My immediate family owns a total of four Android devices between us. Two are still stock. One will get an aftermarket ROM loaded on it just as soon as I get around to backing up all of the data and loading a new ROM on it. The other doesn’t have a fully functional aftermarket ROM available yet–the best ROM available doesn’t support the camera or NFC yet. I don’t care about NFC, but since I do occasionally use the camera, I want that.

I look at it like I look at a PC running Windows. The overwhelming majority of people who buy PCs are content just to use them the way the vendor loaded and configured them, maybe loading a few more programs on it, but leaving Windows alone except–hopefully–to let it auto-update. Then there’s me and people like me: When we have to buy a ready-made PC, we immediately unbox it, format the hard drive, and install Windows ourselves, then load what we want on it. The computer works better that way.

If you’re the type who reformats and reinstalls Windows as soon as you get the PC out of the box, or if you’re the type who builds PCs from parts and then loads Windows on it yourself, you’re probably going to like Android a lot better when you loaded it yourself too. Which means diving into the world of ROMs.

6 thoughts on “Android ROMs explained

  • November 5, 2013 at 1:27 pm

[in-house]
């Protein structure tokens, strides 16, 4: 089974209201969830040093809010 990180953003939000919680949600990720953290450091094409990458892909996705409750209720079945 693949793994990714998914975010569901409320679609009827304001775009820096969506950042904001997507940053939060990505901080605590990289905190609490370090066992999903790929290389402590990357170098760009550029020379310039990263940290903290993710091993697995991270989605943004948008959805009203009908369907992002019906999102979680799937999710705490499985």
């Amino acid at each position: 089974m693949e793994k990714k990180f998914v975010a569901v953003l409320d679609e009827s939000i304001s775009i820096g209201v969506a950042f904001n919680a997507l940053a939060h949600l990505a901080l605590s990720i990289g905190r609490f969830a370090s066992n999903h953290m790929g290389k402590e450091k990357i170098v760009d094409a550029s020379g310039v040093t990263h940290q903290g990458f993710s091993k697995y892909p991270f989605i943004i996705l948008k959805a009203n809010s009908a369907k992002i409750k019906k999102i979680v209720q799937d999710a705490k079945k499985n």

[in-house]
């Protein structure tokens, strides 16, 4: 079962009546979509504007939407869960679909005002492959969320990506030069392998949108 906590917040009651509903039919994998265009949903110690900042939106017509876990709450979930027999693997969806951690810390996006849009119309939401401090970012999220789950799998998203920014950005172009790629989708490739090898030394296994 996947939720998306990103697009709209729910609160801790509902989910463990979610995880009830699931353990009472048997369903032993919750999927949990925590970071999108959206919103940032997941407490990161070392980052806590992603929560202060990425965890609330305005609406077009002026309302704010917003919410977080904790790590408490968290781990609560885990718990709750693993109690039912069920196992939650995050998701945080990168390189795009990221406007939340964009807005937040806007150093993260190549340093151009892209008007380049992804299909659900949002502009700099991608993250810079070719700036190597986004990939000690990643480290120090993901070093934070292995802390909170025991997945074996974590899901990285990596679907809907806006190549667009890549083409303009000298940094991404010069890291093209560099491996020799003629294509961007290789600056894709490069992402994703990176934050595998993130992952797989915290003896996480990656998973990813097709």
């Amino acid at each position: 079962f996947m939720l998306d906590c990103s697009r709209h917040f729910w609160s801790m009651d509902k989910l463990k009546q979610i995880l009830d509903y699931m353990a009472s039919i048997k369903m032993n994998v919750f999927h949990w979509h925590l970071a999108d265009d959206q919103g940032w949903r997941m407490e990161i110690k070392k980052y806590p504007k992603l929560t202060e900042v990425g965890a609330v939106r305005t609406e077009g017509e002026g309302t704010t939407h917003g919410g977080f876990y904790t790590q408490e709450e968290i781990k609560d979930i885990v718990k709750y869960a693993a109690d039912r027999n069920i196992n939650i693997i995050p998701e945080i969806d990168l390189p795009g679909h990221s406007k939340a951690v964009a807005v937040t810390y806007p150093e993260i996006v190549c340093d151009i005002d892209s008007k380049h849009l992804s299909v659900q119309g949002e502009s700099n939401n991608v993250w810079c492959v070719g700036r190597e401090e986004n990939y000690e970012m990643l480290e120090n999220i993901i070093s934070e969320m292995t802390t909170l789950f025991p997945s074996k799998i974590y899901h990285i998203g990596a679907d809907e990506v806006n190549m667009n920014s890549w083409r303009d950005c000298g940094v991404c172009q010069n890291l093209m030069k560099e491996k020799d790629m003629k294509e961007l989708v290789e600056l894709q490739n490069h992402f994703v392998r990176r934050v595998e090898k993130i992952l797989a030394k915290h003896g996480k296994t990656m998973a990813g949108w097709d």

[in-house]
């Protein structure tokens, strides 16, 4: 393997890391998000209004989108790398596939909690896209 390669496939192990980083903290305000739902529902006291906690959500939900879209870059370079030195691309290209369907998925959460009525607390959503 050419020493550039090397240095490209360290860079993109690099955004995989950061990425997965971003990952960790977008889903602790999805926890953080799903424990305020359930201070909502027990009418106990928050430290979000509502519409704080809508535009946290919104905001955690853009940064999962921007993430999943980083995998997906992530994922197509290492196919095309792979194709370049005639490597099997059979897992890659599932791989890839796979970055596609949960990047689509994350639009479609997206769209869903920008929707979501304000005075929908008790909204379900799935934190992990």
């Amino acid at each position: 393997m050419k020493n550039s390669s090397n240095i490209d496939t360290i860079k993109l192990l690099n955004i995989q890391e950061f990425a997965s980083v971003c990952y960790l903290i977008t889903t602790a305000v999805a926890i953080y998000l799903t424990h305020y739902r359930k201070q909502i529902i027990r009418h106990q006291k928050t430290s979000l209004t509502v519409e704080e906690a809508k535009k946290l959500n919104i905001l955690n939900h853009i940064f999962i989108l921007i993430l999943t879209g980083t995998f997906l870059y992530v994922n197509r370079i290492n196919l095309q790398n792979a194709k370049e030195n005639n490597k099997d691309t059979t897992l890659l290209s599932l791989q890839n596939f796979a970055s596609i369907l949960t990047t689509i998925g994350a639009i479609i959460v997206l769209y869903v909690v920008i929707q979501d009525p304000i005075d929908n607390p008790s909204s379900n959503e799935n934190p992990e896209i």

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    Looking for a quick a dirty answer only: work provided device, tied to the cell service, IT cool with me bricking it, but do I create problems for them with the carrier if I play in this sandbox?

    • November 5, 2013 at 6:53 pm
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      I wouldn’t anticipate any issues. Getting security to sign off on the vague risk of people having rooted devices (which is debatable–download pirated APKs from shady sites and you can infect your device with malware all day without being root) is the hard part.

      My phone with a T-Mobile SIM in it connects right up to T-Mobile with no complaints.

  • November 5, 2013 at 6:52 pm
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    Thanks Dave. Will go searching right now for a rooting app and a new ROM for both tablet and phone.

    I’d still like to create an image of both in case I mess things up. I used to use Norton Ghost back in the day — is that sort of thing even possible w/ these machines?

    Is an image backup even possible w/out rooting?

    • November 6, 2013 at 8:20 am
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      Jim, there’s no way to image them that I am aware of, but there are instructions on XDA for reverting pretty much any device to stock. And while I can’t speak for all Samsung devices, my particular phone is almost impossible to brick unless you somehow load something for a different phone on it. In the case of Samsung devices, there’s a tool you can download called Kies that will write the factory image back to the phone.

      If you have any apps installed, you can use a free app like App Backup to back them up to an SD card, then install App Backup after upgrading and restore the backed-up apps.

  • November 6, 2013 at 10:14 am
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    Will give Kies a try. Have it on one of the laptops around here… Thanks.

  • November 6, 2013 at 12:47 pm
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    Samsung Note II. Sounds like a good plan for a three-day weekend. Kies already in place. Thanks!